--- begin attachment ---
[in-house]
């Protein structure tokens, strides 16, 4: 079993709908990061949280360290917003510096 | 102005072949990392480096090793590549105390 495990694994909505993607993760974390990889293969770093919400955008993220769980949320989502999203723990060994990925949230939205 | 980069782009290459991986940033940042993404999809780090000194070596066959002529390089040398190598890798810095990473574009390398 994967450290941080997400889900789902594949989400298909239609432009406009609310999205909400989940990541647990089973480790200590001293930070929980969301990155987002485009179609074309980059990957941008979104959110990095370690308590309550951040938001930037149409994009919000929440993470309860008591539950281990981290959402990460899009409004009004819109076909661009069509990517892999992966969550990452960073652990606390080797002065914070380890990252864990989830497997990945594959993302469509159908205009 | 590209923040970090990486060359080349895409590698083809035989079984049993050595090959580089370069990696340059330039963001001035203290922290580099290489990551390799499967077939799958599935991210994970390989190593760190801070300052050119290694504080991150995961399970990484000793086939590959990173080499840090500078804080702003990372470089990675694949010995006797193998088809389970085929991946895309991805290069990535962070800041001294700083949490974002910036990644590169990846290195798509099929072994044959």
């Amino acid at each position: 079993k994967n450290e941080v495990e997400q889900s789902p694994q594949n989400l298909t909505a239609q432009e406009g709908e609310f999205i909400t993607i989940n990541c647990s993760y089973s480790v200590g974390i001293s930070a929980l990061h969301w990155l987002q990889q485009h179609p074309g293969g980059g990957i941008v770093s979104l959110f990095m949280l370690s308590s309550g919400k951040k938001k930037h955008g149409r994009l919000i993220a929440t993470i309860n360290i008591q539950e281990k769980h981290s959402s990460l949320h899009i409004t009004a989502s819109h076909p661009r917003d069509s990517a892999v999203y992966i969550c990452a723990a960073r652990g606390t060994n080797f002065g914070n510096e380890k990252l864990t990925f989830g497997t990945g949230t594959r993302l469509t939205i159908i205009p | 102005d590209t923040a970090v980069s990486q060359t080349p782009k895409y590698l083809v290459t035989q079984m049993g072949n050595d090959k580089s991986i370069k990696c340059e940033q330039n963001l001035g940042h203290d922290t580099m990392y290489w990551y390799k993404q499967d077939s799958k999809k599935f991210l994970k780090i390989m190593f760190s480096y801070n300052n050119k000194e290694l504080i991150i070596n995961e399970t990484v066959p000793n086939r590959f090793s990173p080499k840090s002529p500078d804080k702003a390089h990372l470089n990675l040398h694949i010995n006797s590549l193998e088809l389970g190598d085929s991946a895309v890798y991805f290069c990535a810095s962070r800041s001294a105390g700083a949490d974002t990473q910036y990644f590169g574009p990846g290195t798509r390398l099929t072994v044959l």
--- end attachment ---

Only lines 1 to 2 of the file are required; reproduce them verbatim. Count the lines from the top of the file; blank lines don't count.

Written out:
[in-house]
């Protein structure tokens, strides 16, 4: 079993709908990061949280360290917003510096 | 102005072949990392480096090793590549105390 495990694994909505993607993760974390990889293969770093919400955008993220769980949320989502999203723990060994990925949230939205 | 980069782009290459991986940033940042993404999809780090000194070596066959002529390089040398190598890798810095990473574009390398 994967450290941080997400889900789902594949989400298909239609432009406009609310999205909400989940990541647990089973480790200590001293930070929980969301990155987002485009179609074309980059990957941008979104959110990095370690308590309550951040938001930037149409994009919000929440993470309860008591539950281990981290959402990460899009409004009004819109076909661009069509990517892999992966969550990452960073652990606390080797002065914070380890990252864990989830497997990945594959993302469509159908205009 | 590209923040970090990486060359080349895409590698083809035989079984049993050595090959580089370069990696340059330039963001001035203290922290580099290489990551390799499967077939799958599935991210994970390989190593760190801070300052050119290694504080991150995961399970990484000793086939590959990173080499840090500078804080702003990372470089990675694949010995006797193998088809389970085929991946895309991805290069990535962070800041001294700083949490974002910036990644590169990846290195798509099929072994044959």